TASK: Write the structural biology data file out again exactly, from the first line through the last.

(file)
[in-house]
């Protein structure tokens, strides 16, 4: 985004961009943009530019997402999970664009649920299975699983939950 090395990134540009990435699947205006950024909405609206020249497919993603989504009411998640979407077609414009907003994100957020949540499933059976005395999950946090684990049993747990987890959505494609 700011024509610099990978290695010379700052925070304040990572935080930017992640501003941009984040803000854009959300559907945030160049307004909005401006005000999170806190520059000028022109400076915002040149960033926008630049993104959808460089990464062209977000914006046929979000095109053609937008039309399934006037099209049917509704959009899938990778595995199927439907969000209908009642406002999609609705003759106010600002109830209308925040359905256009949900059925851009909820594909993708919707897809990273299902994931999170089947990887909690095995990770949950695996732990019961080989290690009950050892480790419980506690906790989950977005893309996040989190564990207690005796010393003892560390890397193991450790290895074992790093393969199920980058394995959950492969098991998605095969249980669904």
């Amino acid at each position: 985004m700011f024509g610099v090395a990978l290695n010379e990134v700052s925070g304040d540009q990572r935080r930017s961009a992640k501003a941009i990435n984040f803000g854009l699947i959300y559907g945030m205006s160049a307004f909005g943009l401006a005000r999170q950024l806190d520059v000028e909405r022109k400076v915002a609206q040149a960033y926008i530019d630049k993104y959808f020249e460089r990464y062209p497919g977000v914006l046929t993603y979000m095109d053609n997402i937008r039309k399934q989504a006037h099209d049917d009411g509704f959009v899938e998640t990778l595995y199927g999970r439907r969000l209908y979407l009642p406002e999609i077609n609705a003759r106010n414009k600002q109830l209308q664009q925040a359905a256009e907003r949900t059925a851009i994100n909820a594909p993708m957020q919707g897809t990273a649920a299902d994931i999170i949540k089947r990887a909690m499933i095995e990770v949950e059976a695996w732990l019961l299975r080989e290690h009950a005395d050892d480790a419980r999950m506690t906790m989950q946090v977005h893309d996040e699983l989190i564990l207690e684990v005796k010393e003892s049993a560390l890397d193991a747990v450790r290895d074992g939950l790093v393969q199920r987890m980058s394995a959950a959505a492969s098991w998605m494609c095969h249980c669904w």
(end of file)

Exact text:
[in-house]
């Protein structure tokens, strides 16, 4: 985004961009943009530019997402999970664009649920299975699983939950 090395990134540009990435699947205006950024909405609206020249497919993603989504009411998640979407077609414009907003994100957020949540499933059976005395999950946090684990049993747990987890959505494609 700011024509610099990978290695010379700052925070304040990572935080930017992640501003941009984040803000854009959300559907945030160049307004909005401006005000999170806190520059000028022109400076915002040149960033926008630049993104959808460089990464062209977000914006046929979000095109053609937008039309399934006037099209049917509704959009899938990778595995199927439907969000209908009642406002999609609705003759106010600002109830209308925040359905256009949900059925851009909820594909993708919707897809990273299902994931999170089947990887909690095995990770949950695996732990019961080989290690009950050892480790419980506690906790989950977005893309996040989190564990207690005796010393003892560390890397193991450790290895074992790093393969199920980058394995959950492969098991998605095969249980669904």
């Amino acid at each position: 985004m700011f024509g610099v090395a990978l290695n010379e990134v700052s925070g304040d540009q990572r935080r930017s961009a992640k501003a941009i990435n984040f803000g854009l699947i959300y559907g945030m205006s160049a307004f909005g943009l401006a005000r999170q950024l806190d520059v000028e909405r022109k400076v915002a609206q040149a960033y926008i530019d630049k993104y959808f020249e460089r990464y062209p497919g977000v914006l046929t993603y979000m095109d053609n997402i937008r039309k399934q989504a006037h099209d049917d009411g509704f959009v899938e998640t990778l595995y199927g999970r439907r969000l209908y979407l009642p406002e999609i077609n609705a003759r106010n414009k600002q109830l209308q664009q925040a359905a256009e907003r949900t059925a851009i994100n909820a594909p993708m957020q919707g897809t990273a649920a299902d994931i999170i949540k089947r990887a909690m499933i095995e990770v949950e059976a695996w732990l019961l299975r080989e290690h009950a005395d050892d480790a419980r999950m506690t906790m989950q946090v977005h893309d996040e699983l989190i564990l207690e684990v005796k010393e003892s049993a560390l890397d193991a747990v450790r290895d074992g939950l790093v393969q199920r987890m980058s394995a959950a959505a492969s098991w998605m494609c095969h249980c669904w």